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Chinese blogger Qiu Ziming arrested for questioning official death toll in China-India conflict

Eight months in prison.
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38-year-old Chinese blogger Qiu Ziming was sentenced to eight months in prison for contradicting the government’s narrative of the death toll of last year’s clash with India. China had long denied casualties during the clash, only admitting to four casualties in February (eight months after the clash).

Last June, Indian and Chinese soldiers fought over a contested territory in the Himalayas. India claimed to have lost 20 soldiers, but China refused to disclose casualties. However, in February this year, the People’s Liberation Army (PLA) said four Chinese soldiers were killed in the battle, an announcement that seemed to be in response to critics who claimed it was hiding the truth because it suffered heavy losses.

The PLA’s claim was contradicted by India, which claims China has lost at least the same number of soldiers, and potentially double. However, China cannot admit to a high number of casualties as it would damage the image of its army. The government’s “Wolf Warrior” propaganda portrays its soldiers like the superhuman stars in action movies.

China likes to promote its soldiers as “warriors.”

Citizens who questioned the belated admission of casualties, like blogger Qiu Zimming, were arrested and charged with “smearing” the PLA. Their social media accounts were also deleted.

Qiu, who goes by “Labixiaoqiu” on China’s Twitter-like platform Weibo and had 2.5 million followers, was arrested a day after he said that the death toll in the battle was much higher than what the PLA claimed. According to the Voice of America (VOA), Qiu was arrested for publishing “a series of blog posts suggesting more soldiers were killed during the clashes, and that a commanding officer had survived because he was the highest officer on the scene.”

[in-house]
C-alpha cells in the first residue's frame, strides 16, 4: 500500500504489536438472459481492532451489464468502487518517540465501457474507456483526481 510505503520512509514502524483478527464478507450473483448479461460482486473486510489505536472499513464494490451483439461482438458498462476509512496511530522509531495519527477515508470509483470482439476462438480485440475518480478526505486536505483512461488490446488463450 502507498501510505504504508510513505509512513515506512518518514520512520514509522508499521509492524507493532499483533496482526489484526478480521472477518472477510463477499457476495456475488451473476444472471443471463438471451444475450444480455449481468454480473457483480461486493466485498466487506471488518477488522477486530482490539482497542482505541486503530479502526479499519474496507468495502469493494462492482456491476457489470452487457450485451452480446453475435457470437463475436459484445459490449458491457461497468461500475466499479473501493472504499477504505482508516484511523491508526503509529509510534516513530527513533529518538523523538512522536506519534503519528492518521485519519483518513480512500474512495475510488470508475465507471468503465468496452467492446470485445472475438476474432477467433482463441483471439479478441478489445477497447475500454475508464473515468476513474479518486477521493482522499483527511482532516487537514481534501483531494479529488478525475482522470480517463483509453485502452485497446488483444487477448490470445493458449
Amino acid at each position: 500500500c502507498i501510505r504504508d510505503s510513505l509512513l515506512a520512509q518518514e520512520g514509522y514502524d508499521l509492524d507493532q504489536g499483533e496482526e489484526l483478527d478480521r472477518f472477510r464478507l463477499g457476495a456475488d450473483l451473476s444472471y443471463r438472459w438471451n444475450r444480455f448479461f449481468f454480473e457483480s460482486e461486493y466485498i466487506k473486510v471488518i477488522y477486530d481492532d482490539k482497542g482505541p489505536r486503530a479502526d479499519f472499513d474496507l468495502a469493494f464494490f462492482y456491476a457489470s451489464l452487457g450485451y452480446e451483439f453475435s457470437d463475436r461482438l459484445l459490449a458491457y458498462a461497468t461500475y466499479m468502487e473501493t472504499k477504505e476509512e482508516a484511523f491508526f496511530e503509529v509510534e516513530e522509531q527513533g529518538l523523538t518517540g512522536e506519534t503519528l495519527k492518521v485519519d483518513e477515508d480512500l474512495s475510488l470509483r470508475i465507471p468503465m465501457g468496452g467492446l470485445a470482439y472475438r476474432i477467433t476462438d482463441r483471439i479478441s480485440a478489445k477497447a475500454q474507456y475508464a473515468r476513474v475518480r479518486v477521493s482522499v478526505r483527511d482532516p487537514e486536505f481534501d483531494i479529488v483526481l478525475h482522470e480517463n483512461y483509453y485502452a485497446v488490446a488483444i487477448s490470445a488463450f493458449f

On May 31, China’s state-affiliated tabloid the Global Times tweeted that Qiu “was sentenced to 8 months in prison for infringing on the reputation of heroes and martyrs, and ordered to make a public apology.”

According to the outlet, “Qiu released false information on China’s Twitter-like social media platform Sina Weibo, smearing the four heroes who were killed when dealing with the Indian military’s illegal trespassing of the Galwan Valley Line of Actual Control.”

The outlet added that he was arrested for “stirring up trouble that brought about a severe negative social impact.” His Weibo account was deleted and, on March 1, he was forced to make an apology on state broadcaster CCTV, during the national news broadcast.

In his apology, Qiu said: “I feel extremely ashamed of myself, and I’m very sorry. My behavior was an annihilation of conscience.”

Qiu was charged under new amendments to China’s criminal code that went into effect on March 1. The new amendments are supposed to “protect heroes’ and martyr’s reputations” from “online insults.” However, in the real sense they are just a new way for the government to make it more difficult for people to challenge government propaganda. Initially he was arrested under the famous charge of “picking quarrels and provoking trouble,” which the authoritarian regime uses on critics and dissenters.

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